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Kalief Browder

Bronx Residents Honor Kalief Browder's Life & Legacy With Renamed Street

On what would have been his 24th birthday, Bronx officials present "Kalief Browder Way." 

 

Today (May 24), Kalief Browder would have been 24 years old. Unfortunately, his life was cut short in 2015 after taking his own life – his tragic fate after suffering from mental illness triggered by his wrongful imprisonment in Rikers. But in honor of his birthday, Bronx residents are honoring the young man by renaming a popular corner in the New York neighborhood. East 181 St. and Prospect Way is now known as "Kalief Browder Way."

The new street sign commemorating the name change was unveiled Thursday at 10 a.m. by neighborhood council members and Browder's family. Despite the rainy weather conditions, videos posted on social media show a number of Bronx residents paying their respects.

Kalief spent three years at Rikers Island while awaiting trial for allegedly stealing a backpack. During his stay in prison, he spent two of those years in solitary confinement, which ultimately had detrimental effects on his mental health. Despite showing interests in beginning a new chapter of his life after his release in 2013, the damage that was done was essentially irreversible. He took his life at the age of 22 years old.

Before his death, his story was brought to the public eye, thanks to a story that was published in The New Yorker by Jennifer Gonnerman. Details of Kalief's harsh reality were further brought to light in Spike TV's docuseries, TIME: The Kalief Browder Story, which chronicled his case from start to finish.

A street sign will not bring Kalief back, but his memory will definitely leave an impression on those who pass through the Bronx. Watch a clip of the unveiling below.

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Scott Olson

The Body Of Ohio Activist Amber Evans Was Found In The Scioto River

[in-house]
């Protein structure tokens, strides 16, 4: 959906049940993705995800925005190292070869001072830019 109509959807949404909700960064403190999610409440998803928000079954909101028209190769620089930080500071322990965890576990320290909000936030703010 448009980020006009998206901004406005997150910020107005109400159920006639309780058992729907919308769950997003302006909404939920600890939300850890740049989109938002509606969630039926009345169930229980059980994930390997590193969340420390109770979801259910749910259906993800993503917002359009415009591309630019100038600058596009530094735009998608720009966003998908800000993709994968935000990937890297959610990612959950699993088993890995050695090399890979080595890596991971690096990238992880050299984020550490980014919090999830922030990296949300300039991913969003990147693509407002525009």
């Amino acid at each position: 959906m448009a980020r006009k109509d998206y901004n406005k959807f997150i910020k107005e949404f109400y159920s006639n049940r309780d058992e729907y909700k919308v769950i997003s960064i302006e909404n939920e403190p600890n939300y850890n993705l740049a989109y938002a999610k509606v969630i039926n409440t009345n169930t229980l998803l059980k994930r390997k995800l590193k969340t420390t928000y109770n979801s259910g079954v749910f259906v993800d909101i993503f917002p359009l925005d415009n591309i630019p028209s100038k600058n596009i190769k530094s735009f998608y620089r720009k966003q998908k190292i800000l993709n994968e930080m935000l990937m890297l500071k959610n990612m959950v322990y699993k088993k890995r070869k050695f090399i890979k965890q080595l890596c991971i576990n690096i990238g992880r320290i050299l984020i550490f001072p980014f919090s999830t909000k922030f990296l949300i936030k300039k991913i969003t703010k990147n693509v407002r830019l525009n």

The body of 28-year-old Amber Evans was found in Ohio's Scioto River Saturday. (March 23) Evans, a beloved activist, had been missing since January 28.

According to reports, Evans' body was found by Columbus Police. The activist worked with several social justice organizations including the Juvenile Justice Coalition in which she was promoted to executive director.

Evans was reported missing in January following a dispute with her boyfriend of 10 years. Local authorities did, however, say her boyfriend has been cooperative.

“Since the beginning of the investigation that there were no known domestic violence issues in Evans’ relationship and there was no reason to suspect foul play,” the Columbus-Dispatch reports.

*UPDATE 3/24/19: The body recovered yesterday, Saturday, 3/23/19 has been positively identified as 28yo Amber Evans. The family has been notified.While this is not the outcome we hoped for, we understand this brings closure for the family. Our thoughts & prayers go out to them. https://t.co/YF2iAS4LSN

— Columbus Ohio Police (@ColumbusPolice) March 24, 2019

Evans went to work the morning of Jan 28 and left at 5:30 PM after feeling sick. A security camera at a local store captured her purchasing cold medicine and a Snickers. Evans' abandoned car was found later that evening in the Scioto Mile area with her purse in the track. Her cell phone was located the next day in another part of the Scioto Mile.

Tonya Fischer, Evans' mother, took to social media to express her appreciation for the outpouring of support.